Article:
(SNIP)

Situation assessment
 
Eastern Europe is continuing to report outbreaks of ASF in domestic pigs, although this appears to be restricted to the south-east region; namely Ukraine, and Romania, with a single outbreak reported in Poland, and with other countries reporting no outbreaks in January to March, to date.


The picture in wild boar is concerning and shows ASF is increasing since October 2018 in wild boar particularly in Poland, with a few cases in northern Bulgaria. However, this reported increase in Poland may also be due to the surveillance and population control activities which have been carried out in early 2019. In many parts of Eastern Europe and Russia, there has been a severe winter this year and it is likely that additional wild boar carcases will be found as the snow melts.


As these will be sampled, this may result in a small surge in positive reports in certain countries. Disease in wild boar is more likely to spread during the winter months which favours virus survival in the environment, as well as the increased likelihood of wild boar scavenging on other wild boar carcases which have not decomposed in the cold weather. However, while control efforts may be reducing incidence in domestic pigs, the wild boar population represents a significant reservoir in Eastern Europe which may hinder eradication, and serve as a source for further geographic jumps.

Conclusion
 
Despite the significant reduction in the number of ASF outbreaks in domestic pigs in Eastern Europe over the past six months, the disease is still present across much of the region, with large numbers of cases in wild boar. The risk therefore remains at MEDIUM for the entry of contaminated or infected products into UK, given the ongoing situation in Eastern Europe, and continued reports of ASF in wild boar in Belgium. 


The risk of exposure to the pig population in the UK is still highly dependent on the level of biosecurity on individual pig premises but is still considered to be low, although the situation is being kept under review. Under winter conditions, itis more difficult to effectively disinfect vehicles and equipment, and, the ASF virus persists at low temperatures for many weeks. We will continue to monitor the situation as we move into Spring.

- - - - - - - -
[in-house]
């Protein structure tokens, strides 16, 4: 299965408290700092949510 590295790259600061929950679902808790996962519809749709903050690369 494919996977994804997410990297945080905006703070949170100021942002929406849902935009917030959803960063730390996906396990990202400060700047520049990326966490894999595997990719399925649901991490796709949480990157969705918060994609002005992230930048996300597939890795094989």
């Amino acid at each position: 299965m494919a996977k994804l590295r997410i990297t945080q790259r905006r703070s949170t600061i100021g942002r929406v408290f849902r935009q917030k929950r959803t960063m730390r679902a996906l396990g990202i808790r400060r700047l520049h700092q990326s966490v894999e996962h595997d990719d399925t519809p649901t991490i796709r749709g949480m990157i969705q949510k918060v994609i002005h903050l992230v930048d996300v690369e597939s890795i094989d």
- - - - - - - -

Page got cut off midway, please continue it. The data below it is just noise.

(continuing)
We would like to highlight to all pig keepers and the public the importance of ensuring pigs are not fed catering waste, kitchen scraps or pork products, thereby observing the swill feeding ban. All pig keepers should be aware that visitors to their premises should not have had recent contact with pigs and pig premises in the affected regions. Anybody returning from any ASF-affected area should avoid contact with domestic pigs, whether commercial holdings or smallholdings, areas with feral pigs or wild boar, until they are confident they have no contaminated clothing, footwear or equipment. Pig keepers and veterinarians should remind themselves of the clinical signs for ASF.


Any suspect cases must be reported promptly. See: https://www.gov.uk/guidance/african-swine-fever


We would like to remind the public that any feeding of meat products, including the feeding of swill, kitchen scraps and catering waste, to wild boar or feral pigs is also illegal. A poster reminding pig keepers of this is available: 
http://apha.defra.gov.uk/documents/surveillance/diseases/african-swine-fever-poster.pdf


WHO Selects Fall H3N2 Flu Shot Component: Clade 3C.3a

Recent FluView H3N2 Clade Charts











#13,947


The chart above shows the rapid rise in the detection of the 3C.3a clade of the H3N2 virus in the United States since the first of January - rising from an 18% share to nearly 60% in a matter of a couple of months.
 
In light of this rapidly evolving fluscape, a month ago in WHO: (Partial) Recommended Composition Of 2019-2020 Northern Hemisphere Flu Vaccine, the World Health Organization made the unusual decision to delay selection of the H3N2 component for next fall's flu vaccine for 30 days to further evaluate the recent rise of this new, antigenically distinct strain (clade 3C.3a).

They wrote:
 
The majority of A(H3N2) viruses collected from September 2018 to January 2019 belonged to the phylogenetic subclade 3C.2a1b; however, the number of clade 3C.3a viruses has increased substantially since November 2018 in several geographic regions.

There has continued to be considerable genetic diversification of the HA and NA genes, but viruses in subclade 3C.2a2 were much less prevalent than in the previous reporting period.
Yesterday the WHO announced their decision on the H3N2 strain for this fall's vaccine - selecting a 3C.3a clade virus - based on its recent and very rapid rise in the United States, Israel, and and parts of Europe.
It is, admittedly, a gamble. There is no guarantee clade 3C.3a will be the dominant global clade six months from now, as H3N2 viruses continue to change and evolve at a rapid and unpredictable rate.
But since the VE (Vaccine Effectiveness) of the last several H3N2 flu components haven't been anything to brag about (see ECDC: H3N2 Flu Vaccine Component Likely `Suboptimal'), right now rolling the dice on this up and coming clade makes sense.

First, some excerpts from yesterday's announcement, then I'll return with a brief postscript.
Addendum to the recommended composition of influenza virus vaccines for use in the 2019–2020 northern hemisphere influenza season
21 March 2019